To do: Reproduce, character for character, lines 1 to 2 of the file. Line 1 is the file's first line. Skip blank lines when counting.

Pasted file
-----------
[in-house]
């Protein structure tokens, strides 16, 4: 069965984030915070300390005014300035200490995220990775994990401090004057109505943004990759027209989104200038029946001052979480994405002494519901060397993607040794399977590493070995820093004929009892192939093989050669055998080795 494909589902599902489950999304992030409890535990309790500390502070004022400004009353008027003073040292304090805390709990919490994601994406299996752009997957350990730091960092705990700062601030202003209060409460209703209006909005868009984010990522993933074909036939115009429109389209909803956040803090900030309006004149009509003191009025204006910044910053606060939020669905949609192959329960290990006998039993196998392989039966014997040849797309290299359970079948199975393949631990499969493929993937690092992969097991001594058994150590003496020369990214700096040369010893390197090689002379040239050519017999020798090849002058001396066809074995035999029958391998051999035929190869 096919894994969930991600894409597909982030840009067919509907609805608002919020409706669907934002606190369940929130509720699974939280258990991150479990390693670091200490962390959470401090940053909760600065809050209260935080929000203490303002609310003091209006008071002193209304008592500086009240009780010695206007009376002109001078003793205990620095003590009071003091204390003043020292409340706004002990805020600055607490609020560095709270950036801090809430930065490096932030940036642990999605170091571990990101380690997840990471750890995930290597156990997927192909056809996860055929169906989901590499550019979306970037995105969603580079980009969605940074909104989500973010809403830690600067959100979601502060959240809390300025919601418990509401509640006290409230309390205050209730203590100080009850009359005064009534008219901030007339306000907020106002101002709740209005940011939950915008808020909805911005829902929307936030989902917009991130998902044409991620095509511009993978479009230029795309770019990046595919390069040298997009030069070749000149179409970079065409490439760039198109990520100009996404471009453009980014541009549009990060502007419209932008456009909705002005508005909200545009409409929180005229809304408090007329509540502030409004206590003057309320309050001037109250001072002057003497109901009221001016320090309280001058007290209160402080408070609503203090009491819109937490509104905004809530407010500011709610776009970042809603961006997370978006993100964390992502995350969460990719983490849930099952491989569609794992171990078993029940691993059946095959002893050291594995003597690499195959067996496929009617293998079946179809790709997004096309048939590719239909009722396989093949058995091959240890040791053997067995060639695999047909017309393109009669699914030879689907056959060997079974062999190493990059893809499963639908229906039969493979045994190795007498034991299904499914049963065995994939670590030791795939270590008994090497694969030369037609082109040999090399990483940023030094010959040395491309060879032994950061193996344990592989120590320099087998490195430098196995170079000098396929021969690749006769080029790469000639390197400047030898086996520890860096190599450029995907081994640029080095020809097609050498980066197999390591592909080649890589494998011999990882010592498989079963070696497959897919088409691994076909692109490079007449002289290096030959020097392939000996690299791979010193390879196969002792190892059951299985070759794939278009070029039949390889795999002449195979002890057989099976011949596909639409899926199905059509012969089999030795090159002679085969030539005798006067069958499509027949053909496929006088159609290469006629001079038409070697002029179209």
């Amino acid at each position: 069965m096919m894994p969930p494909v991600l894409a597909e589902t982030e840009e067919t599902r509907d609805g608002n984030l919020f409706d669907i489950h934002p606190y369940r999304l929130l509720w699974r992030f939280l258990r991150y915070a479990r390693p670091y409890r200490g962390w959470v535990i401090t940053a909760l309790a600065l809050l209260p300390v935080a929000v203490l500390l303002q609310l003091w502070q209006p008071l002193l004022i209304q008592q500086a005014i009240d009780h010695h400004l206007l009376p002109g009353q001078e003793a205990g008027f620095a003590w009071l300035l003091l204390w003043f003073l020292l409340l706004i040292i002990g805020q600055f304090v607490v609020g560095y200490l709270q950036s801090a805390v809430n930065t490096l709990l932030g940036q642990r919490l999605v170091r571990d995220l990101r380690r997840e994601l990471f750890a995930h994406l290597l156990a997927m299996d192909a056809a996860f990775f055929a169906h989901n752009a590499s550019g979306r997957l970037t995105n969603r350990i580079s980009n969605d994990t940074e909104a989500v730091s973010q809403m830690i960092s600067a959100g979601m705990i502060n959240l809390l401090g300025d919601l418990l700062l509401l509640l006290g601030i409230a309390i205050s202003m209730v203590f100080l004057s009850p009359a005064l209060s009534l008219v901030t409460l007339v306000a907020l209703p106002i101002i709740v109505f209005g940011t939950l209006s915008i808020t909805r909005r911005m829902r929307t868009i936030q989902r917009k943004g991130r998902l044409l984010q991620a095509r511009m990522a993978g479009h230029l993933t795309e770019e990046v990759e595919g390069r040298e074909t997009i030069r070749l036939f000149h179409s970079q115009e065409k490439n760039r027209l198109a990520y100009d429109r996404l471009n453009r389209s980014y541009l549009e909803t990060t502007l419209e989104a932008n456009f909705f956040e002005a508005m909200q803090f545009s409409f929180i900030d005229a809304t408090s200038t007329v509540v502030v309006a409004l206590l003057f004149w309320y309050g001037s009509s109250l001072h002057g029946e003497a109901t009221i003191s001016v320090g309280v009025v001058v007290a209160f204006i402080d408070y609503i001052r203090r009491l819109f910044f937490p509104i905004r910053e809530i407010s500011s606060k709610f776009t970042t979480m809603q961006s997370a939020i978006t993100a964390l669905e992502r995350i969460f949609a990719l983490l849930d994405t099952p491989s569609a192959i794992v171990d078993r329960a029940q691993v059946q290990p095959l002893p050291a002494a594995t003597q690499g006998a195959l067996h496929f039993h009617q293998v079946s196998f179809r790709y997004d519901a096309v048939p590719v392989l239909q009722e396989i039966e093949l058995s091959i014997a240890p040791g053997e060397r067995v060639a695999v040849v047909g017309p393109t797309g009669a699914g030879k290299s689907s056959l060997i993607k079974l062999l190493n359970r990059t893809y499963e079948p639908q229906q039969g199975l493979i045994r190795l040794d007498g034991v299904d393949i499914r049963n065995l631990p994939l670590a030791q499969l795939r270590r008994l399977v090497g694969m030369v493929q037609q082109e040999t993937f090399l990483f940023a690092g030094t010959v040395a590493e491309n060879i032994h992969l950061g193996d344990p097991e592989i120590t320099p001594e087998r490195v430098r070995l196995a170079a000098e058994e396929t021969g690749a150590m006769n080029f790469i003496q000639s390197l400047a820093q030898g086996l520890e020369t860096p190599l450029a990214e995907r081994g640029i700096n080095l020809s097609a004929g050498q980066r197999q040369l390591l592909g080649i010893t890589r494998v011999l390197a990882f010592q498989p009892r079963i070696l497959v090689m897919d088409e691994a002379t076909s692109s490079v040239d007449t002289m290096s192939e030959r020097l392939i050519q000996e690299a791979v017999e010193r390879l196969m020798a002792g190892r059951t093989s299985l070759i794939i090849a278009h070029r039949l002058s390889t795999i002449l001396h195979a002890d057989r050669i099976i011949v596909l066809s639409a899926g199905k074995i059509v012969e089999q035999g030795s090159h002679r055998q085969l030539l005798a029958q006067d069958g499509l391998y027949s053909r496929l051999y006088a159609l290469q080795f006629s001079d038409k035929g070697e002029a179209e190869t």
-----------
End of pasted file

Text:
[in-house]
């Protein structure tokens, strides 16, 4: 069965984030915070300390005014300035200490995220990775994990401090004057109505943004990759027209989104200038029946001052979480994405002494519901060397993607040794399977590493070995820093004929009892192939093989050669055998080795 494909589902599902489950999304992030409890535990309790500390502070004022400004009353008027003073040292304090805390709990919490994601994406299996752009997957350990730091960092705990700062601030202003209060409460209703209006909005868009984010990522993933074909036939115009429109389209909803956040803090900030309006004149009509003191009025204006910044910053606060939020669905949609192959329960290990006998039993196998392989039966014997040849797309290299359970079948199975393949631990499969493929993937690092992969097991001594058994150590003496020369990214700096040369010893390197090689002379040239050519017999020798090849002058001396066809074995035999029958391998051999035929190869 096919894994969930991600894409597909982030840009067919509907609805608002919020409706669907934002606190369940929130509720699974939280258990991150479990390693670091200490962390959470401090940053909760600065809050209260935080929000203490303002609310003091209006008071002193209304008592500086009240009780010695206007009376002109001078003793205990620095003590009071003091204390003043020292409340706004002990805020600055607490609020560095709270950036801090809430930065490096932030940036642990999605170091571990990101380690997840990471750890995930290597156990997927192909056809996860055929169906989901590499550019979306970037995105969603580079980009969605940074909104989500973010809403830690600067959100979601502060959240809390300025919601418990509401509640006290409230309390205050209730203590100080009850009359005064009534008219901030007339306000907020106002101002709740209005940011939950915008808020909805911005829902929307936030989902917009991130998902044409991620095509511009993978479009230029795309770019990046595919390069040298997009030069070749000149179409970079065409490439760039198109990520100009996404471009453009980014541009549009990060502007419209932008456009909705002005508005909200545009409409929180005229809304408090007329509540502030409004206590003057309320309050001037109250001072002057003497109901009221001016320090309280001058007290209160402080408070609503203090009491819109937490509104905004809530407010500011709610776009970042809603961006997370978006993100964390992502995350969460990719983490849930099952491989569609794992171990078993029940691993059946095959002893050291594995003597690499195959067996496929009617293998079946179809790709997004096309048939590719239909009722396989093949058995091959240890040791053997067995060639695999047909017309393109009669699914030879689907056959060997079974062999190493990059893809499963639908229906039969493979045994190795007498034991299904499914049963065995994939670590030791795939270590008994090497694969030369037609082109040999090399990483940023030094010959040395491309060879032994950061193996344990592989120590320099087998490195430098196995170079000098396929021969690749006769080029790469000639390197400047030898086996520890860096190599450029995907081994640029080095020809097609050498980066197999390591592909080649890589494998011999990882010592498989079963070696497959897919088409691994076909692109490079007449002289290096030959020097392939000996690299791979010193390879196969002792190892059951299985070759794939278009070029039949390889795999002449195979002890057989099976011949596909639409899926199905059509012969089999030795090159002679085969030539005798006067069958499509027949053909496929006088159609290469006629001079038409070697002029179209």